Corporate social responsibility (CSR) is becoming more important for consumers, and one aspect of CSR is environmental protection (Crandell et al., 2015). Environmental protection processes are often linked to food safety programs; there are many problems with food safety and disposal in the industry, often because of problems with antibiotics (Food and Drug Administration National Retail Food Team, 2008). Corporate social responsibility goes hand in hand with environmental protection and food safety programs. Stakeholders in Roundy’s are not limited to consumers and employees; because of the massive impact than an organization like Roundy’s can have on the environment, there are tertiary stakeholders in the organization around the country as a whole. Management at Roundy’s has a responsibility to their own shareholders, but they also have a responsibility to the many other people who are impacted by the behavior of the organization.
VI. Organizational Context
A food safety culture can be viewed as how and what the employees at Roundy’s think about food safety, as well as the food safety behaviors that are routinely practiced and demonstrated in the stores operated by Roundy’s employees. In a true food safety culture, these thoughts and behaviors will be sustained over time. A food safety culture is made up of individual and group thoughts, attitudes, and behaviors (Yiannas). Each employee has a responsibility for preparing and serving safe food to Roundy’s consumers, and the company, as a whole, has a shared responsibility to ensure food safety to consumers.
In Roundy’s Mission & Guiding Principles, it is stated that Roundy’s understands the lifestyle needs of consumers better than anyone, and that the company delivers products and services in neighborhood stores that offer an engaging, interactive shopping experience on all levels, especially sight, smell and taste. The company’s guiding principles also states that Roundy’s is an innovative company that takes care of the customer, whatever it takes and they put the customer first (Roundy’s). The company knows that it wins when the customer is at the center of all. To this end, Roundy’s must create a culture where employees feel dedicated in contributing to the well being of its customers and communities.
Internally, Roundy’s is already experiencing transition within the organization (Taschler, 2013; Milwaukee Business Journal, 2015). According to the Milwaukee Business Journal (2015), “Overall, 2014 was a transition year for the company, with investments in Illinois growth and our transition out of the Twin Cities market. Each successive quarter was another building block in creating a solid foundation for the future Roundy's rolled out its Mariano's banner stores throughout 2014, closed its Stevens Point distribution facility and finalized the sale of some Minneapolis-area Rainbow stores, while closing nine others as it exited the market” (Milwaukee Business Journal, 2015). Externally, the company was in transition as well: it changed the face of its stores and experienced a variety of new markets as it moved into new parts of the American Midwest.
Craig, R. (1996). The ASTD Training and Development Handbook: A Guide to Human Resource Development 4th Edition
Crandell, P. G., O’Bryan, C. A., Neal, J. , Delery, J.E. (2015). Best Practices for Making Long-Term Changes in Behavior. Retrieved November 24, 2015 from http://www.foodsafetymagazine.com/magazine-archive1/junejuly-2015/best-practices-for-making-long-term-changes-in-behavior/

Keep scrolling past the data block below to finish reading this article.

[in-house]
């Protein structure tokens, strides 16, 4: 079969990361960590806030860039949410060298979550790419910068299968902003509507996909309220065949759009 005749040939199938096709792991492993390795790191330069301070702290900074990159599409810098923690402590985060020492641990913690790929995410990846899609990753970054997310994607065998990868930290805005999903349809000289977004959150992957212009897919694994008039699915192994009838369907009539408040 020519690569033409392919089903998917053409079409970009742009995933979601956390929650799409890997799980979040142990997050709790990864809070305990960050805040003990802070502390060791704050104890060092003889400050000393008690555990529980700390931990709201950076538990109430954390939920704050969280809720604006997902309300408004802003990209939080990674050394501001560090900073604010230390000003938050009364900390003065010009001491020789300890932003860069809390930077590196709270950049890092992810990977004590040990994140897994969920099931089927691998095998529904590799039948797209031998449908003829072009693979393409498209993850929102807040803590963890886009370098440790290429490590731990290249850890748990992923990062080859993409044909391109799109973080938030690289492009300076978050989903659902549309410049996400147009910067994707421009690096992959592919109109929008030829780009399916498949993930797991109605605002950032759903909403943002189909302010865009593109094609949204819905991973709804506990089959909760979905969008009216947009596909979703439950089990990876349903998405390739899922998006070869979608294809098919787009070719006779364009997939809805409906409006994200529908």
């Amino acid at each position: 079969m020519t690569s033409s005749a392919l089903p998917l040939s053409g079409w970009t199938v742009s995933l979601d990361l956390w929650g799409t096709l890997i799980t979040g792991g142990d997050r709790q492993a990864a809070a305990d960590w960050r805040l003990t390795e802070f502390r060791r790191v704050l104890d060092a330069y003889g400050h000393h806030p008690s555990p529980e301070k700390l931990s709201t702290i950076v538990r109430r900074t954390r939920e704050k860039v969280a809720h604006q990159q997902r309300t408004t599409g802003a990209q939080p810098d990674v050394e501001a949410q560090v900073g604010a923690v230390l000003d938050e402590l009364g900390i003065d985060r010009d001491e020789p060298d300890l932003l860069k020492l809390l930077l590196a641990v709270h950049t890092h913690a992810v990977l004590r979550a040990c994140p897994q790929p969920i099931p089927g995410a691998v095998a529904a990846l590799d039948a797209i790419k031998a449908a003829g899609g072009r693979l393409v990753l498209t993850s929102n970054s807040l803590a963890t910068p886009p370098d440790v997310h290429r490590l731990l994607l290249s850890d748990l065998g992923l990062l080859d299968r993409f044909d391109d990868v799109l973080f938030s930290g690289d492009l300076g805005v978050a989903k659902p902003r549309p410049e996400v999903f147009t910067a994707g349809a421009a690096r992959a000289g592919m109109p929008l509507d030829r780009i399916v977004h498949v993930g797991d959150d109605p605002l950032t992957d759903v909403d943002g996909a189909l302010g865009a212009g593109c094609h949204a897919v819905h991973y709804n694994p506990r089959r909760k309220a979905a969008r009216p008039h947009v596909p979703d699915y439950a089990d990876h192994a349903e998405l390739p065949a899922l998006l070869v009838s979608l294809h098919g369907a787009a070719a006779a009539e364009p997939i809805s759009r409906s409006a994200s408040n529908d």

Fone, D. (2007). Behavior based food safety training helps processors create a culture of food safety.
Fone, D. (2012). Human Behavior’s Role in Food Safety. Looking out for those who misunderstand their training but have confidence in their knowledge. Retrieved November 24, 2015 from http://www.foodprocessing.com/articles/2012/human-behavior-role-in-food-safety/
Food and Drug Administration. (2014). FDA Retail Food Safety Initiative: Background Information. Retrieved November 24, 2015 from http://www.fda.gov/Food/GuidanceRegulation/RetailFoodProtection/FoodborneIllnessRiskFactorReduction/ucm230315.htm
Food and Drug Administration National Retail Food Team. (2008). FDA Trend Analysis Report on the Occurrence of Foodborne Illness Risk Factors in Selected Institutional Foodservice, Restaurant, and Retail Food Store Facility Types (1998 – 2008). Retrieved on November 24, 2015 from http://www.fda.gov/downloads/Food/GuidanceRegulation/RetailFoodProtection/FoodborneIllnessRiskFactorReduction/UCM369245.pdf
Milwaukee Business Journal,. (2015). Roundy's same-store sales, profits continue slide; CEO Mariano cites 'transition year' - Milwaukee - Milwaukee Business Journal. Retrieved 9 January 2016, from http://www.bizjournals.com/milwaukee/news/2015/03/04/roundys-same-store-sales-profits-continue-slide.html
Roundy’s (2015). Our Mission and Guiding Principles. Retrieved November 8, 2015 from http://jobs.roundys.com/modules/content/index.php?id=11
Roundy’s Investor Relations (2015). Investor Relations. Retrieved November 8, 2015 from http://phx.corporate-ir.net/phoenix.zhtml?c=251227&p=irol-IRHome
Taschler, J. (2016). Roundy's sales increase, profit declines sharply. Retrieved 9 January 2016, from http://www.jsonline.com/business/roundys-sales-increase-profit-declines-sharply-b99137307z1-231047381.html
Yiannas, F. (2009). Food Safety Culture. Creating a Behavior Based Food Safety Management System. Retrieved November 8, 2015 from www.springer.com